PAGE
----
However, the polytropic models or other simple density distributions adopted by Ferronski et al. only cover a limited branch of the HerzsprungRussel (HR) diagram. In two recent papers that deal with compact stars (Claret 2012; Claret & Hempel 2013) we showed that the function Γ(M,EOS) ≡ [αβ]_{GR}/Λ^{0.8}(R) is invariant (≈0.40) for stars in the premainsequence (PMS) and also at the last stages of evolution, neutron stars (NS) or white dwarfs (WD). In the above definition, Λ(R) is given by and is evaluated at the surface of each model, where c is the speed of light, R is the radius, M(R) is the enclosed gravitational mass, and G is the constant of gravitation. The formfactors α and β are related to the gravitational potential energy and of the moment of inertia, respectively, computed by using general relativity (GR). The connection between α and β through Γ(M,EOS) is a key to handling the Jacobi virial equation. In addition, it was shown that Γ(M,EOS) is not conserved during the phases of core hydrogenburning phase, heliumburning, thermally pulsing asymptotic giant branch and the socalled blue loops but it is recovered at the NS/WD phase. We also found a specific nuclear power threshold for stellar models evolving from the PMS up to the WD phases. Below this limit this function is invariant (PMS and NS/WD). Therefore, although during the intermediary evolutionary phases this function changes drastically, independently of the final products of the stellar evolution, NS or WD, they recover the initial value of Γ(M,EOS) ≈ 0.40, acquired at the PMS.
It was also shown that this fossil value of Γ(M,EOS) for NS/WD models is independent of the stellar mass and also of the equation of state (EOS) in the case of relativistic meanfield framework. By analysing the internal structure of gaseous planets with masses between 0.1 and 50 M_{J}, we showed that Γ(M,EOS) is also invariant for all models during planetary evolution. The invariance of the mentioned function is, in this way, extended to gaseous planets too. Moreover, our investigations concerning the relativistic formfactors α and β allowed us to derive a heuristic macroscopic criterion of stability for NS (Claret & Hempel 2013).
To test if the invariance of Γ(M,EOS) is still valid for NS models by adopting EOS computed within the nonrelativistic framework, we extend the set of EOS by selecting four new EOS. Models for hybrid and pure quark stars were also computed to check the range of validity of the memory effect. To cover the three known final scenarios for stellar evolution − WD, neutron/quark stars, and black holes − we follow the corecollapse supernova until the onset of formation of a black hole. We investigate the evolution of the protoneutron star by analysing the behaviour of Γ(M,EOS) and the role of the macroscopic criterion of stability just before its collapse to a black hole. This criterion was also extended to the hybrid and pure quark stars.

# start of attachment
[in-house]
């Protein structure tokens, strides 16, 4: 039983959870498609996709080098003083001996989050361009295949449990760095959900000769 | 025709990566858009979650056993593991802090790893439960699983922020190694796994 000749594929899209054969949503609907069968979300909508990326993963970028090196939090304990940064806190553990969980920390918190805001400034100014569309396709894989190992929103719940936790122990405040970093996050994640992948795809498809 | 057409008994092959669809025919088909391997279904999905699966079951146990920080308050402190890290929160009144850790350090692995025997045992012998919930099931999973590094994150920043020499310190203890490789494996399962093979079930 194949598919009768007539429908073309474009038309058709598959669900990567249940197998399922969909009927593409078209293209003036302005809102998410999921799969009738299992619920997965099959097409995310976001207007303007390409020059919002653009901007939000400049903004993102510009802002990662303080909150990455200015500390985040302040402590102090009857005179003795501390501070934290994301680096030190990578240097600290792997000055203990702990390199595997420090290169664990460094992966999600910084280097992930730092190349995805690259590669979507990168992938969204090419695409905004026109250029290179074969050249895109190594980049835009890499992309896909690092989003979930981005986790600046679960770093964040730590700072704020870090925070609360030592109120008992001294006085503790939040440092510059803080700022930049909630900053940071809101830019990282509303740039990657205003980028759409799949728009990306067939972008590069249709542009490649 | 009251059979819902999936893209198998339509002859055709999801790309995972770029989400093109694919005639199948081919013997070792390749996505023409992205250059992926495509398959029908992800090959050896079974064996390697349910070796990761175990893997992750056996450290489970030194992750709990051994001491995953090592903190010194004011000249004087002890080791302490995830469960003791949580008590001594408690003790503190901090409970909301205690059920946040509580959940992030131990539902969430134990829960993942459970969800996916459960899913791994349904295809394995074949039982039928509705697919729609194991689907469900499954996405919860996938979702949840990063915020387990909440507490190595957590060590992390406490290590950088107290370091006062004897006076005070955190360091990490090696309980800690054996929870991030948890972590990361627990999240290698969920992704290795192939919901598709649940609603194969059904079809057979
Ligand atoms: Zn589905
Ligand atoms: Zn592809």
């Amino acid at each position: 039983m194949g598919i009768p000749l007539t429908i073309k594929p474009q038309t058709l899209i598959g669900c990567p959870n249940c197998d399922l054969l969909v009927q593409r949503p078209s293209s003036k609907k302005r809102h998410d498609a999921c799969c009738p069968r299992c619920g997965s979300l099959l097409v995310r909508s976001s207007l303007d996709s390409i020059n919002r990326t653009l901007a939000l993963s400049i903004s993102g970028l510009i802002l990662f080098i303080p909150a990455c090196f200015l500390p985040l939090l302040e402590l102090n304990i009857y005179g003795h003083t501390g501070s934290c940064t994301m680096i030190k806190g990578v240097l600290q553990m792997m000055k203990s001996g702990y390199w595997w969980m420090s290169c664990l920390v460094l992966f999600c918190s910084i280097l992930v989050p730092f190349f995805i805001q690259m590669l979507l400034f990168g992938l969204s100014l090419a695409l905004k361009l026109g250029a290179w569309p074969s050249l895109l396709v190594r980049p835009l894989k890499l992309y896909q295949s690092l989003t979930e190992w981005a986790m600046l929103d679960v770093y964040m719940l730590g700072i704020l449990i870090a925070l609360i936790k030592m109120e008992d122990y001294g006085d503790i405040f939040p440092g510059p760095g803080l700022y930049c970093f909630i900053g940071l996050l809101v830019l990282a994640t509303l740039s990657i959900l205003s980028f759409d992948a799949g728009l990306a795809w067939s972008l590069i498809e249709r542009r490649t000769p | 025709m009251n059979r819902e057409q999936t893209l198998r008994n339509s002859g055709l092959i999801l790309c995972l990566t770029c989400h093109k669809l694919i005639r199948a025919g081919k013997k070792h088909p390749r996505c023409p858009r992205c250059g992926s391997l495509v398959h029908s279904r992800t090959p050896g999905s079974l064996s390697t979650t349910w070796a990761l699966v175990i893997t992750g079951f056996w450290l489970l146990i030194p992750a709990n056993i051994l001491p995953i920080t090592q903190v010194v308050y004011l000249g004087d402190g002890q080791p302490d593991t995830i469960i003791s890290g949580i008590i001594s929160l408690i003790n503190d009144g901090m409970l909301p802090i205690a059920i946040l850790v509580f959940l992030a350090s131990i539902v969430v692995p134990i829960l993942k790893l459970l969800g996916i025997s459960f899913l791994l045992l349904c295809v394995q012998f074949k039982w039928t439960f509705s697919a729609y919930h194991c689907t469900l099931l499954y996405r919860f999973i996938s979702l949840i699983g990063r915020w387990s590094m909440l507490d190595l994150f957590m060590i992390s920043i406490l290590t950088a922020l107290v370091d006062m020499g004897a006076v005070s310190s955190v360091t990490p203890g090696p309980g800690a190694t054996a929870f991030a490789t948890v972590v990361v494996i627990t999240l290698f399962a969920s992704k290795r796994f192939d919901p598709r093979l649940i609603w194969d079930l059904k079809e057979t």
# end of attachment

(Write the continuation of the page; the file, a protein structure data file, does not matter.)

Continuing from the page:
2. Testing the invariance of Γ(M, EOS) for neutron, hybrid, and pure quark stars: relativistic meanfield and nonrelativistic equations of state
In previous papers (Claret 2012; Claret & Hempel 2013) we showed the invariance of the function Γ(M,EOS) for NS models computed with seven relativistic EOS. The model from Hempel & SchaffnerBielich 2010 was adopted in the EOS tables available on their webpage, using the following relativistic meanfield nucleon interactions: DD2 (Typel et al. 2010), FSUgold (ToddRutel & Piekarewicz 2005), NL3 (Lalazissis et al. 1997), SFHo and SFHx (Steiner et al. 2013), TM1 (Sugahara & Toki 1994), and TMA (Toki et al. 1995). To test if the invariance of Γ(M,EOS) also holds for the nonrelativistic framework, we computed NS models using the following EOS: APR (Akmal et al. 1998, FPS (Pandharipande & Ravenhall 1989), LS220 (Lattimer & Swesty 1991), and SLY4 (Douchin & Haensel 2001). Completing this list, we also computed NS sequences for the relativistic IUFSU equation of state (Fattoyev et al. 2010), which was also generated from the model of Hempel et al. 2010 and downloaded from their public website. We extended our investigations to quarkhybrid and pure quark matter EOS (Weissenborn et al. 2011; Sagert 2013, priv. comm.). We selected two hybrid EOS with hadronic EOS using relativistic meanfield TM1 (with Maxwell and Gibbs transitions) and the Bag model for quarks with a_{4} = 0.40, B^{1/4} = 122 Mev. We adopted the same parameters for the pure quark matter EOS. Some characteristics of the mentioned EOS are listed in Table 1.